An American scandal: Watergate break-in turns 50

Richard Nixon's scandal for the ages could be eclipsed by January 6 investigations

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Though 50 years have passed, the Watergate affair remains a cautionary tale of the threat of untrammeled presidential power and the yardstick against which all other political scandals are judged.

Yet some historians believe its architect, former president Richard Nixon, risks being usurped as the norm-breaking exemplar of presidential corruption by Donald Trump and the firestorm over his role in the 2021 US Capitol assault.

Nixon's underlying crime was covering up a break-in at the Democratic National Committee headquarters in Washington's Watergate complex that was aimed at stealing documents that might have helped him in an election he would ultimately win by a landslide anyway.

The accusations against Mr Trump — that he incited a deadly riot to disrupt the peaceful transfer of power as part of a conspiracy to overturn an election — appear “far more serious”, says history professor Michael Green.

“One of the ironies is that Nixon did not need to order a break-in to win that election,” he said. “And there is no evidence, even with all of the tapes, that there was ever a discussion or thought of overturning the result if it went against him.”

Five Watergate burglars were caught red-handed on the evening of June 16 in 1972 and it quickly became clear that some were linked to Nixon and the White House.

The ensuing investigation opened a Pandora's box of abuses and dirty tricks that included political spying, the forgery of correspondence and even the theft of a pair of shoes to intimidate a Nixon rival.

A handout photo of All the Presidents Men Revisited - Picture shows: Dustin Hoffman and Robert Redford. (Courtesy: Discovery Channel)

But the cover-up was initially so successful that Nixon won 49 of the 50 states in his landslide victory over Democrat George McGovern in that year's presidential election.

The whitewash might have succeeded were it not for the chance discovery in the summer of 1973 that the president had secretly recorded all of his White House meetings.

They included a “smoking gun” tape in which Nixon could be heard ordering that the FBI, which was set to investigate the Watergate break-in, be told to “stay the hell out of this”.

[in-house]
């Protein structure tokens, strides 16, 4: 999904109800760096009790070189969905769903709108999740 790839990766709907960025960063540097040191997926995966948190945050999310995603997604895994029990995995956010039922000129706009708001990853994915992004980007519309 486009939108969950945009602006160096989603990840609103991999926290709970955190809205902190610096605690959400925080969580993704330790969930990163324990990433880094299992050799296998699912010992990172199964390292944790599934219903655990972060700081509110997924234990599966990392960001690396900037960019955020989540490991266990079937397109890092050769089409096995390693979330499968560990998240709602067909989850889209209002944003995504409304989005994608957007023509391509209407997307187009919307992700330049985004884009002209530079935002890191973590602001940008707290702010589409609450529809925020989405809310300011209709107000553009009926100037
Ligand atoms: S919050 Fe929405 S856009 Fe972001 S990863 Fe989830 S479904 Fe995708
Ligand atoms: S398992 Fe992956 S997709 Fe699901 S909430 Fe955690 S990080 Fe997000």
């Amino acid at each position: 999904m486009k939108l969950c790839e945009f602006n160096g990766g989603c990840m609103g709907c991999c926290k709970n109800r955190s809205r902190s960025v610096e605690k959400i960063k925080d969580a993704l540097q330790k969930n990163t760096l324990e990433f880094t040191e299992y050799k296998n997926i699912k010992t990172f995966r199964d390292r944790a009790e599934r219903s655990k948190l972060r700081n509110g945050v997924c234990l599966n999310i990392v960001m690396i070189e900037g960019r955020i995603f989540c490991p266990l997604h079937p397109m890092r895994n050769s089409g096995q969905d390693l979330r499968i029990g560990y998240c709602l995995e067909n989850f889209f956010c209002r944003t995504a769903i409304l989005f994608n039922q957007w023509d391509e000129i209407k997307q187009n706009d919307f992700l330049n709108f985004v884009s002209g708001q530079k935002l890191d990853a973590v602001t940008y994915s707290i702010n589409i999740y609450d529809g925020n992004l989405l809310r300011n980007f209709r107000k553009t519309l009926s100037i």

Nixon resigned after a delegation of Republican elders, led by ultraconservative Barry Goldwater, came to the White House in 1974 to tell him he was likely to be impeached and the jig was up.

Carl Bernstein and Bob Woodward, the reporters who played a pivotal role in bringing down Nixon, have written a new foreword for their major book All the President's Men drawing parallels to Mr Trump.

They suggest that Mr Trump's incitement of a mob to march on the Capitol constituted “a deception that exceeded even Nixon's imagination”.

FILE - In this March 28, 1977 file photo, William Goldman accepts his Oscar at Academy Awards in Los Angeles, for screenplay from other medium for "All The President's Men." Goldman, the Oscar-winning screenplay writer of “Butch Cassidy and the Sundance Kid” and “All the President’s Men” William Goldman died, Friday, Nov. 16, 2018. He was 87. (AP Photo, File)

“By legal definition this is clearly sedition … thus Trump became the first seditious president in our history,” they say.

While the Senate voted unanimously to set up a cross-party investigative committee on Watergate, the Republicans of the 2020s vetoed a bipartisan commission and punished two members who joined the Democratic-led House committee investigating January 6.

About 80 million Americans — considerably more than a third of the population — tuned in to White House counsel John Dean's televised evidence given against Nixon at the Watergate hearings, while about 20 million — only 6 per cent of Americans — watched the blockbuster first hearing put on by the January 6 panel.

For David Greenberg, author of Nixon's Shadow: The History of an Image, the Watergate hearings were “instrumental” in bringing down a president attempting to subvert democracy.

“The difference, however, is that in 1973 and 1974, a great many Republican congressmen and senators loyal to Nixon ended up admitting that he was engaged in criminal activity,” he told AFP.

“Today, only a few … have been willing to acknowledge Trump's complicity. Our polarised, partisan environment may prevent the January 6 hearings from achieving all they should.”

AFP contributed to this report

Updated: June 17, 2022, 6:47 PM
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